Anderson: 'It's obvious that Cook's talented, probably even more so than Pietersen'

It is bound to happen – in cricket teams, as in offices and on what used to be factory floors – that some colleagues rub along better than others. Presumably, it happens in city trading rooms, if anybody gets on with anybody there, before going for the jugular.

Jimmy Anderson and Alastair Cook are mates in a team where everybody is getting along really, really well, thank you. They occasionally play darts together and there is no clearer sign of friendship than that.

Maybe it is important to consider this when reflecting on Anderson's comments after the close of play on the second day of the second Test. Jimmy's mate Alastair had scored another half-century to add to the bundle of runs he had already compiled in this Test series, whereas the side's highest-profile and biggest personality batsman, Kevin Pietersen, had caused his own downfall with a usual but unwarranted dramatic flourish.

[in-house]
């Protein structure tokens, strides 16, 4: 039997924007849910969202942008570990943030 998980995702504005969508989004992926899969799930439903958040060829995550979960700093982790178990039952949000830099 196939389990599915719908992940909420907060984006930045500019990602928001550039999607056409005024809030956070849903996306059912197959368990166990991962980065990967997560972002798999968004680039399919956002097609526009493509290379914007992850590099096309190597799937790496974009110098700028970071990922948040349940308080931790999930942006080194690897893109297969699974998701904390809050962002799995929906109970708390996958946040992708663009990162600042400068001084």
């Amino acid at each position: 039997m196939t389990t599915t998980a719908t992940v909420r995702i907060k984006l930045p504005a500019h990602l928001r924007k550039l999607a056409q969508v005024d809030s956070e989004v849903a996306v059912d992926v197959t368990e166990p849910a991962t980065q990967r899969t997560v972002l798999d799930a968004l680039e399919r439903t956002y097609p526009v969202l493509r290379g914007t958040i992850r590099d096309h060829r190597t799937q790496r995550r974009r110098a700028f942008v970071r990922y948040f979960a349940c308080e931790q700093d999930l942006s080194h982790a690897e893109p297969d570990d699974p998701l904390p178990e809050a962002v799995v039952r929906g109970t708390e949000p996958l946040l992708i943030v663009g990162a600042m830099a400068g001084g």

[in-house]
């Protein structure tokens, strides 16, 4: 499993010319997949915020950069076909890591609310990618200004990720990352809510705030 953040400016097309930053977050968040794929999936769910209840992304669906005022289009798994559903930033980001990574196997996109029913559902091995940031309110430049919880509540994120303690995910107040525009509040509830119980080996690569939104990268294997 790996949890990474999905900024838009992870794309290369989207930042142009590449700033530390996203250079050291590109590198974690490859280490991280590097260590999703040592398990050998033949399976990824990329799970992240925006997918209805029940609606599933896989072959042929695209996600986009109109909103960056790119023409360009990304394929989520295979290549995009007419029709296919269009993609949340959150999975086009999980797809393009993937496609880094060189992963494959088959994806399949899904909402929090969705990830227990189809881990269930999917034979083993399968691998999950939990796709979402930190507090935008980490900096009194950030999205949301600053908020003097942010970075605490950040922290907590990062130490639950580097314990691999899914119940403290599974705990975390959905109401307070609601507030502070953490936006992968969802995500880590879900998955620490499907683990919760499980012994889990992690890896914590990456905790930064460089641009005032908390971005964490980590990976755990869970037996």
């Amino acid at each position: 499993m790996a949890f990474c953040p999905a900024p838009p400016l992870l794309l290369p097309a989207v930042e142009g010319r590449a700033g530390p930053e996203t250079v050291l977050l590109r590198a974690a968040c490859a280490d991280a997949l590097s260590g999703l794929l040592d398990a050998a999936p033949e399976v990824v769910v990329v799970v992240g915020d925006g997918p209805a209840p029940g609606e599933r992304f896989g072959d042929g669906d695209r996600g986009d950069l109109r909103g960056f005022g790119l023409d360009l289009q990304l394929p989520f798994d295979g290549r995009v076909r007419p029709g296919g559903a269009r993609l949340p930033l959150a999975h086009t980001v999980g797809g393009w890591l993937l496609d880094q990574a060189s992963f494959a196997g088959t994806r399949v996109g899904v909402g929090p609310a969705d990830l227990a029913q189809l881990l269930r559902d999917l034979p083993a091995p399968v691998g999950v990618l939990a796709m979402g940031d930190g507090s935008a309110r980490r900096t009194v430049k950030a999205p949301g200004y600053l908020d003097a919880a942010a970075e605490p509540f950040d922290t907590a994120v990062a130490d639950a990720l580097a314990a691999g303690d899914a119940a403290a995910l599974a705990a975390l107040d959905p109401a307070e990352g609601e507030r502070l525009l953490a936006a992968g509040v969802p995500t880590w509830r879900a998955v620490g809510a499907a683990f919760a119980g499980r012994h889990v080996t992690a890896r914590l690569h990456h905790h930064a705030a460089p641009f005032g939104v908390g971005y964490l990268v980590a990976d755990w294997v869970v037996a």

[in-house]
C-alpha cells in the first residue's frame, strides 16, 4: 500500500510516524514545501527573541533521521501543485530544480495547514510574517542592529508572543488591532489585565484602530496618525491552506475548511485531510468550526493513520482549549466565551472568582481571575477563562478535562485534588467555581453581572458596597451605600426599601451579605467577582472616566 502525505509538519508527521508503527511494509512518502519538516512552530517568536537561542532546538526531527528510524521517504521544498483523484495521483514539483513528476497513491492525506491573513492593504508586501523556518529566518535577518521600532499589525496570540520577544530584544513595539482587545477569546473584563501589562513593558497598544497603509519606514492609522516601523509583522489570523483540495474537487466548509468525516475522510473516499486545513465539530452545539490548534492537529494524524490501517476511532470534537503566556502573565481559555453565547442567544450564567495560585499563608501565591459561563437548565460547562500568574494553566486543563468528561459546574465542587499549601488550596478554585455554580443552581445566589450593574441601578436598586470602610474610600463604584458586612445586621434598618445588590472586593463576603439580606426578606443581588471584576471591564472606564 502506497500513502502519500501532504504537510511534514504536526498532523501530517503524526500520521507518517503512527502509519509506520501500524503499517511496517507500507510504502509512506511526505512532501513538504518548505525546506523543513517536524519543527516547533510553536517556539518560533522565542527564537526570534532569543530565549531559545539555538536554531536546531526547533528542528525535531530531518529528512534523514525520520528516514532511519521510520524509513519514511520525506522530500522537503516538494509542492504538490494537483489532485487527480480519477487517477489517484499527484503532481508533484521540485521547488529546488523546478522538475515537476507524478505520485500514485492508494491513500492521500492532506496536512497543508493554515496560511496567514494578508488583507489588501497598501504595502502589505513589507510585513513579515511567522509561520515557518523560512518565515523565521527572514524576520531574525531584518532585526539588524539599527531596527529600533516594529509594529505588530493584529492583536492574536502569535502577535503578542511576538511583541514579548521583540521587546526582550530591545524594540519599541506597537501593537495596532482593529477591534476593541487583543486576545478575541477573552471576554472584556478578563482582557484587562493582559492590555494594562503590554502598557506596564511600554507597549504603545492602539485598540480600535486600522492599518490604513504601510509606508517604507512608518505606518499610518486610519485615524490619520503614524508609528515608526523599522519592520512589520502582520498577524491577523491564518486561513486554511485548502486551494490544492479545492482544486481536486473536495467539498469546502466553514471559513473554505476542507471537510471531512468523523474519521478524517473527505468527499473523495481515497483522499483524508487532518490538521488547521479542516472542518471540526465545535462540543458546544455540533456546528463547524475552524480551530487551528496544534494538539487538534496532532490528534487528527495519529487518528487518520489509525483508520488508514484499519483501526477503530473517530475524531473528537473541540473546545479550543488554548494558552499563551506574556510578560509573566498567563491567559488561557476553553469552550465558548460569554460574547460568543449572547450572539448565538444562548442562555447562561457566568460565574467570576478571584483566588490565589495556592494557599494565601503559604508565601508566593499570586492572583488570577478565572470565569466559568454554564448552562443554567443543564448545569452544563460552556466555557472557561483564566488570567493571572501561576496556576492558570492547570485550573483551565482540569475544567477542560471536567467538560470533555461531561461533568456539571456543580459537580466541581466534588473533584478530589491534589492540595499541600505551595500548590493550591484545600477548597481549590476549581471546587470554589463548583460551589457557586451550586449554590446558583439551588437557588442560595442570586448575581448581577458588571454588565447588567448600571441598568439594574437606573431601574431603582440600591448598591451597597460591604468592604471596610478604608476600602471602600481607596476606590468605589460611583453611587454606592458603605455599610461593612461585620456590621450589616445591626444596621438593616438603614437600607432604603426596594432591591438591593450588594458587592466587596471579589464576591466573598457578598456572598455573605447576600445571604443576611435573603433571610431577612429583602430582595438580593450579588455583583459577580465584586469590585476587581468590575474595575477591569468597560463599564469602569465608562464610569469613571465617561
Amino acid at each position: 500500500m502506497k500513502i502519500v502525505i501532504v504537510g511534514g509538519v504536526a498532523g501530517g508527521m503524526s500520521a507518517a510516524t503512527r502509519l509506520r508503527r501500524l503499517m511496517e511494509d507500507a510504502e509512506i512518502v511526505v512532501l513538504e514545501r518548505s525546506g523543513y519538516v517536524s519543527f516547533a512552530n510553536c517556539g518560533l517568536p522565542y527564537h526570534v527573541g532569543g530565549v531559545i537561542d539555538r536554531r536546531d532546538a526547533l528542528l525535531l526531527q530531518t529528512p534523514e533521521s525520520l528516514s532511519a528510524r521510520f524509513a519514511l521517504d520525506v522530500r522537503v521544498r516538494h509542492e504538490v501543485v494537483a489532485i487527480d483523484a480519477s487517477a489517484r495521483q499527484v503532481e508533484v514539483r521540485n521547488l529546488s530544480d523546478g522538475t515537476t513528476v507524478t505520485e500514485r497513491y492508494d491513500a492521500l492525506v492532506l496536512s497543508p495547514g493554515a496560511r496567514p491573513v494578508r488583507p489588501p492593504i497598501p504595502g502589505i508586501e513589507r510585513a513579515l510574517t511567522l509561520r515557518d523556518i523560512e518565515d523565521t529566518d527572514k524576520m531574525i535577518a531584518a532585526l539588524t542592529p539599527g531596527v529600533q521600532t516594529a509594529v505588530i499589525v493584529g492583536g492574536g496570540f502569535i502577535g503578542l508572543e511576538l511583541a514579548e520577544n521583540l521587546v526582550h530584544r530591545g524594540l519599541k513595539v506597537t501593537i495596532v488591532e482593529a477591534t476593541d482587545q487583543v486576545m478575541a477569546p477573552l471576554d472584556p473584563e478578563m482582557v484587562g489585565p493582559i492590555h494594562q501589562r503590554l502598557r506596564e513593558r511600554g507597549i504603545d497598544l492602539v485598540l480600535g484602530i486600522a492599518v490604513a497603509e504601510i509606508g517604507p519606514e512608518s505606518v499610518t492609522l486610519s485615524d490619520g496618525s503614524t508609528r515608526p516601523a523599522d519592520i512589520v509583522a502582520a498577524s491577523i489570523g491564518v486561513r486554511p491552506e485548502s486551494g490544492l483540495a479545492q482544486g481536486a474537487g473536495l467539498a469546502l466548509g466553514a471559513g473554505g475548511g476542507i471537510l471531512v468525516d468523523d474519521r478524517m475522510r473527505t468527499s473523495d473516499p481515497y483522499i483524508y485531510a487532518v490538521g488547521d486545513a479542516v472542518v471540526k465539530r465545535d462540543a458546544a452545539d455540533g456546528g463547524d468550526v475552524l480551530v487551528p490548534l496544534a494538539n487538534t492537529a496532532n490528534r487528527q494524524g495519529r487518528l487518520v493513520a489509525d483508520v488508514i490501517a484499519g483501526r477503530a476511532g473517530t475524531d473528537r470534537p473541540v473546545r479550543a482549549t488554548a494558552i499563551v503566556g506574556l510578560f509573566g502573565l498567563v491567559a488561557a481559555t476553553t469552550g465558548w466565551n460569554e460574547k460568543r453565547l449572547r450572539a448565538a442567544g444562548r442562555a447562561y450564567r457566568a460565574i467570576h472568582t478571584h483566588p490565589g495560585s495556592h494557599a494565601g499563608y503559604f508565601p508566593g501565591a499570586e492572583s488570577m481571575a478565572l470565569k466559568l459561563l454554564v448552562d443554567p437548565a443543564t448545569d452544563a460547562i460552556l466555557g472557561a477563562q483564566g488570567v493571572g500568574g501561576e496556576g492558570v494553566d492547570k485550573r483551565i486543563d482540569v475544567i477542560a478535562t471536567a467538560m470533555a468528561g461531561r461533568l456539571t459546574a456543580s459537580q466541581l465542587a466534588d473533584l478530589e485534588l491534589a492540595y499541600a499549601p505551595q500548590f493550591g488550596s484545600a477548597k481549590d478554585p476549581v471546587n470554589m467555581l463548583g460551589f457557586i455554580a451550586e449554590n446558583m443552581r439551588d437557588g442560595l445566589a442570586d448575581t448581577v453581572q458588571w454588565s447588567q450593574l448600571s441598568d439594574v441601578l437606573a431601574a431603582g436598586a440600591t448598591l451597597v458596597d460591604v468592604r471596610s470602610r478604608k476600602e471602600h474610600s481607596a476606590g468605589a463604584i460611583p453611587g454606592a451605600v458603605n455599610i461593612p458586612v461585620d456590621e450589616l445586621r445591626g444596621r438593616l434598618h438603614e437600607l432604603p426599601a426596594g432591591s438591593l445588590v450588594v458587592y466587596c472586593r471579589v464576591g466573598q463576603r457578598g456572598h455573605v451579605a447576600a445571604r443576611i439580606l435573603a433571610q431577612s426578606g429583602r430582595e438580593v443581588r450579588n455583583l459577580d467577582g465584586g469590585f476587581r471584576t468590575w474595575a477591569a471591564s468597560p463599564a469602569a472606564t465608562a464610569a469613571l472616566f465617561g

Whether it was friendship, or being aghast at Kevin's latest mode of dismissal – taking on a short ball three overs from the end of the day with all the intent of a Saturday night street fighter – or simple overstatement, Anderson said: "He's got 600, 650 runs in the series – so it's pretty obvious he's talented," Anderson said of Cook. "He's probably more talented than KP.

"KP is so naturally gifted with the shots he's got – and Cookie's not got that. He relies on the shots that he has got, and his mental toughness to get him through. He's shown how talented he is this trip. He's been fantastic."

What Anderson was really saying was what Andy Flower, England's coach, has been demonstrating though his assessments. It takes all sorts to make a cricket team and what Cook has offered at No 2 in this series has been more valuable, as it has turned out, than what Pietersen has provided at No 4.